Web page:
So, it’s banned books week. I have a few links I’ve been sitting on for a while trying to find a way to look at them together but I think this week has given me the nudge. Banning books is bad. Challenging books is an exercise in free speech and a totally appropriate way of giving community feedback on library selection policies. Lumping challenged and banned books together confuses two different issues, to my mind. For some reason thinking about free speech and libraries makes me think about union issues. There have been a few in the news lately and not so lately and I apologize for not getting to them sooner.
- I read in Library Journal that the Jackson County libraries in Oregon will be re-opening. You may recall these libraries were in in areas hard hit by the drop-off in lumber industry work and general poverty conditions and the county could not keep them open. Now they can. What happened? The county outsourced the running of the libraries to LSSI, a library services company based in Maryland. Library workers from the system have to apply for their old jobs. What does this mean? It means no unions for employees anymore — the union had also submitted a proposal for re-opening the libraries. It means that a larger percentage of the library’s budget will actually be leaving Jackson County, not staying in it.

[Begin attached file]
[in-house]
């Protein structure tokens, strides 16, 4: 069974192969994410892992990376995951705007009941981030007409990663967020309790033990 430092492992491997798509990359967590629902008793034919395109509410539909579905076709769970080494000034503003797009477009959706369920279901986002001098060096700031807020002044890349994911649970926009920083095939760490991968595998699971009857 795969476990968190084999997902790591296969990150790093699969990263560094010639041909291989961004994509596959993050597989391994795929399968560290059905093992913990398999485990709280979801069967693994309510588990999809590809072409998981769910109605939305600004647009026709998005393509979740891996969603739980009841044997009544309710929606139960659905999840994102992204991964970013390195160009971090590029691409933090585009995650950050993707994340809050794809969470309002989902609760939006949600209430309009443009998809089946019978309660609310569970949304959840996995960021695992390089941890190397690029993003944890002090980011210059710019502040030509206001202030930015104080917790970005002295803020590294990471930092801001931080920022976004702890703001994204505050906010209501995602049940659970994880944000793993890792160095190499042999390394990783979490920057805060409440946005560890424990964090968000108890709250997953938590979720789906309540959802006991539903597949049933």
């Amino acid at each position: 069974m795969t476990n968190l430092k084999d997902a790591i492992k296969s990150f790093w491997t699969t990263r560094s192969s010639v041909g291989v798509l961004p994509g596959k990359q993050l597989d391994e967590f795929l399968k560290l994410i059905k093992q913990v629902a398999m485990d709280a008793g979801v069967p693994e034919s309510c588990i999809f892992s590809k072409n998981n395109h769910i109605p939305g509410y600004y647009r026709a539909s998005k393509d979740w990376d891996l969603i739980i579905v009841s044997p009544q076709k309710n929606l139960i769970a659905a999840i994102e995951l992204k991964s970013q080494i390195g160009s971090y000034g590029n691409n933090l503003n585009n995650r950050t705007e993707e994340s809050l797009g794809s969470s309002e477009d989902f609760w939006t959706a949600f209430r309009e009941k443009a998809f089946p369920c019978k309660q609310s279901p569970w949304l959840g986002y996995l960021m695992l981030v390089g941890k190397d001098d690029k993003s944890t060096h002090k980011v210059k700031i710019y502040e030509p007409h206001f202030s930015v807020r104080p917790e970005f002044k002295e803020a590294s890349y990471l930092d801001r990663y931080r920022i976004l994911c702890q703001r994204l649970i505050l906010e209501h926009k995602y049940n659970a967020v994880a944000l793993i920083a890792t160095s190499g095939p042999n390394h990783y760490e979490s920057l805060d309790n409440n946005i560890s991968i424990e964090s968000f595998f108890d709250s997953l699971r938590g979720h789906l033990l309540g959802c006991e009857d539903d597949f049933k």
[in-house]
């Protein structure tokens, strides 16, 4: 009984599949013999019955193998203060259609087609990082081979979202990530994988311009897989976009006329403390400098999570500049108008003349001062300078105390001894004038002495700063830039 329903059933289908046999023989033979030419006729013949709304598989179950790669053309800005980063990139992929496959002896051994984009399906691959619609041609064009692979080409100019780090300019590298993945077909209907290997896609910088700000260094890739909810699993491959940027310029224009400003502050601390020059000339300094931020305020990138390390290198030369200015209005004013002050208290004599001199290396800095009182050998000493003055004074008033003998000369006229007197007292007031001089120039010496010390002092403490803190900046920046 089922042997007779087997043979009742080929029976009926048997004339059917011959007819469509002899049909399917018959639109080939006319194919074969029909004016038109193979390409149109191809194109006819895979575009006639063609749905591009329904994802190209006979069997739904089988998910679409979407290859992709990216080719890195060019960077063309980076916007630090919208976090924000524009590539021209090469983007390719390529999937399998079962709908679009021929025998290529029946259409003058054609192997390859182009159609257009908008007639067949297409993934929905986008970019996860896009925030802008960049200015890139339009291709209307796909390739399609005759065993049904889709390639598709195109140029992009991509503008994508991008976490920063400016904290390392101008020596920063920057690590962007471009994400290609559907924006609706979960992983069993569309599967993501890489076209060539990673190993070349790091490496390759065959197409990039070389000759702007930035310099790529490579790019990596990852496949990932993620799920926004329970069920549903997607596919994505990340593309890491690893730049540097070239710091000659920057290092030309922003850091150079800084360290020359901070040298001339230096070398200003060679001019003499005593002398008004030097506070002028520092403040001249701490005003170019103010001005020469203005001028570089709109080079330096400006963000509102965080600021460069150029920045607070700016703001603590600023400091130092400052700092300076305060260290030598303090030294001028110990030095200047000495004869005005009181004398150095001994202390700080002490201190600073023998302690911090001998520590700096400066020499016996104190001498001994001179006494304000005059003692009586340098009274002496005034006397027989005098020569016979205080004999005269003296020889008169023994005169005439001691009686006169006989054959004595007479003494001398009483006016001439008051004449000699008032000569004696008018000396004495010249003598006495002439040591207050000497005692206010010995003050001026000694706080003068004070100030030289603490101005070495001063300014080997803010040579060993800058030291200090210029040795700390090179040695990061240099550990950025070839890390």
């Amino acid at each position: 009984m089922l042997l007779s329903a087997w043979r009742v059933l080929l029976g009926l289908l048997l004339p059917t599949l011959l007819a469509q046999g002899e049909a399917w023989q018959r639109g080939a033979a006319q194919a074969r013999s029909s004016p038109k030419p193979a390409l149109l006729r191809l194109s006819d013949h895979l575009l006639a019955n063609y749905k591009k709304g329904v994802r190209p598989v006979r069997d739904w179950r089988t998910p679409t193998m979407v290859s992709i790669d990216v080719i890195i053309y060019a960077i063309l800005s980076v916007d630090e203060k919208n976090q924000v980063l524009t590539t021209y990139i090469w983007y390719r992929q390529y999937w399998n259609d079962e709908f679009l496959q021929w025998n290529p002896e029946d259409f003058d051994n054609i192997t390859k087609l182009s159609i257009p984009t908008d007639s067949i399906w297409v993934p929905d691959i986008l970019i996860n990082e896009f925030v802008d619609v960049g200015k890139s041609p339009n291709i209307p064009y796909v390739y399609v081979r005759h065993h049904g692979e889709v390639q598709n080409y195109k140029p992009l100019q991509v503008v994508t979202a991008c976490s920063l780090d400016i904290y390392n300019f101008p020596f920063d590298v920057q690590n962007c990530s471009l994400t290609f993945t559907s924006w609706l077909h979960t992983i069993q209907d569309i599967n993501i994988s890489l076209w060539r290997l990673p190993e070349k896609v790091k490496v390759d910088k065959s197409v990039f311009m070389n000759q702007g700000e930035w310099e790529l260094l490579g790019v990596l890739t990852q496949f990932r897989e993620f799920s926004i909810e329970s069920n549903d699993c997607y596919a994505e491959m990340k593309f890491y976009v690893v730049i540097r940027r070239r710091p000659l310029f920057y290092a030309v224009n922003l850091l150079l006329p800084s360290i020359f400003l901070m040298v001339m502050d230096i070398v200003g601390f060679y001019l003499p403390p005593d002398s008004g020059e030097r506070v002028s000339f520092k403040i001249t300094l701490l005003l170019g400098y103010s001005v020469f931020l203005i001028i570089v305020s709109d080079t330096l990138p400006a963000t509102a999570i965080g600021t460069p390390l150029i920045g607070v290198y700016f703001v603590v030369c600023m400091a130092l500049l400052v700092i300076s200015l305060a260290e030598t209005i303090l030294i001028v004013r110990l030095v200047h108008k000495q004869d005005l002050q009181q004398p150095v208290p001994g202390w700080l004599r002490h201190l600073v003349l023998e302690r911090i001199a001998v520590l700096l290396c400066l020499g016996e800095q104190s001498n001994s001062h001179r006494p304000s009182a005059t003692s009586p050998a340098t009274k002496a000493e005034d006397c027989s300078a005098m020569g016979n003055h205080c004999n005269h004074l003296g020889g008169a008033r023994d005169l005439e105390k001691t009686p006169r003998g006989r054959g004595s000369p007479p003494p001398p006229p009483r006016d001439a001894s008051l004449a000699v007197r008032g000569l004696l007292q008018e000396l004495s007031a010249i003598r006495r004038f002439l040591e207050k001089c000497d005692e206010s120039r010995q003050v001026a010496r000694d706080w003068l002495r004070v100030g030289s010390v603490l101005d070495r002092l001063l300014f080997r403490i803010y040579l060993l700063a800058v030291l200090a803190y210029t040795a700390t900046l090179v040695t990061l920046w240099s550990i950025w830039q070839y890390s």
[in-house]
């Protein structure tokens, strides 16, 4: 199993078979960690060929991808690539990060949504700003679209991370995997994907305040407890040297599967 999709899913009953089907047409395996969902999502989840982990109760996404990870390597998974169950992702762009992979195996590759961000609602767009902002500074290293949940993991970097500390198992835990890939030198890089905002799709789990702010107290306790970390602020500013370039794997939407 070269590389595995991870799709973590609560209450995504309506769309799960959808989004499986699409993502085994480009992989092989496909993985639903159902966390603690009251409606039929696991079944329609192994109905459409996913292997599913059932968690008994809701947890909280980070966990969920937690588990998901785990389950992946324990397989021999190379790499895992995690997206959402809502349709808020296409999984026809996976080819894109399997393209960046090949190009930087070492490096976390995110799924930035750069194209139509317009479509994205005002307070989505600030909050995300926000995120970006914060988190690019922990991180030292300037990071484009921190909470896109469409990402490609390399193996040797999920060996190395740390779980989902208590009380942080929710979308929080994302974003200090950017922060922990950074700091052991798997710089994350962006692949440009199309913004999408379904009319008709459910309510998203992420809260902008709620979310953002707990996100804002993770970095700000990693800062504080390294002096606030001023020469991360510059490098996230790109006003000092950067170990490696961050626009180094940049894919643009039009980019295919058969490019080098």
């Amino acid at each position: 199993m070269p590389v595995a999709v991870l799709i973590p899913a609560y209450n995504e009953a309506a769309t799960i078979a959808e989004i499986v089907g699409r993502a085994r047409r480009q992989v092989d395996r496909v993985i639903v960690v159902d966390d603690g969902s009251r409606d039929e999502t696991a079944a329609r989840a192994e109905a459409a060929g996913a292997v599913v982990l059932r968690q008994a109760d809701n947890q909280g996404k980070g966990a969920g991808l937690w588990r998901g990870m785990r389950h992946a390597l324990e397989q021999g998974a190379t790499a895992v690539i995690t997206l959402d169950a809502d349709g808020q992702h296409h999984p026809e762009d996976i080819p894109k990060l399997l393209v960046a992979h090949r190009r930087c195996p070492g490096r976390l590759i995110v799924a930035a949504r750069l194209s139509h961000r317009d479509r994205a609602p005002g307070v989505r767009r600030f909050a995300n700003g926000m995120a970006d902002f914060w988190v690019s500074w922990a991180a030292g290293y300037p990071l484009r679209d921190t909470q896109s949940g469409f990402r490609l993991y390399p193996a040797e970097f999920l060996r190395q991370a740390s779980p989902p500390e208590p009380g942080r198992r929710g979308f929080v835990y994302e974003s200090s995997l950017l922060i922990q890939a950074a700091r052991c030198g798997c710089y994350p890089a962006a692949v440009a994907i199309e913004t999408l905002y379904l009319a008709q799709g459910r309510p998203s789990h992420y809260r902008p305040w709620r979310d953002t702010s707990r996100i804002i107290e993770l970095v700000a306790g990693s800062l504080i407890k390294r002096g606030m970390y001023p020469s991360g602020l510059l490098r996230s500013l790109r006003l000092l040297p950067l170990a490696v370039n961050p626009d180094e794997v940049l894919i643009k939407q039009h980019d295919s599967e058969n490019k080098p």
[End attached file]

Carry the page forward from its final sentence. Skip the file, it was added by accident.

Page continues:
- In Vancouver BC the librarians have been on strike for 70 days and my apologies for not discussing this sooner. Check out the library website, bleak huh? I’ll be in Vancouver next week. I’d like to go to the library. If I have to cross a picket line, I don’t think I’ll go, or maybe I’ll just go and talk to the picketers instead. Here’s a Flickr photoset from Day 64 of the strike and a nice black and white set. The union, CUPE 391, has their own photo area and have a website and blog to get out not just their message, but responses to the messages put out by their adversaries.
You can read more about this sort of thing over at Union Librarian.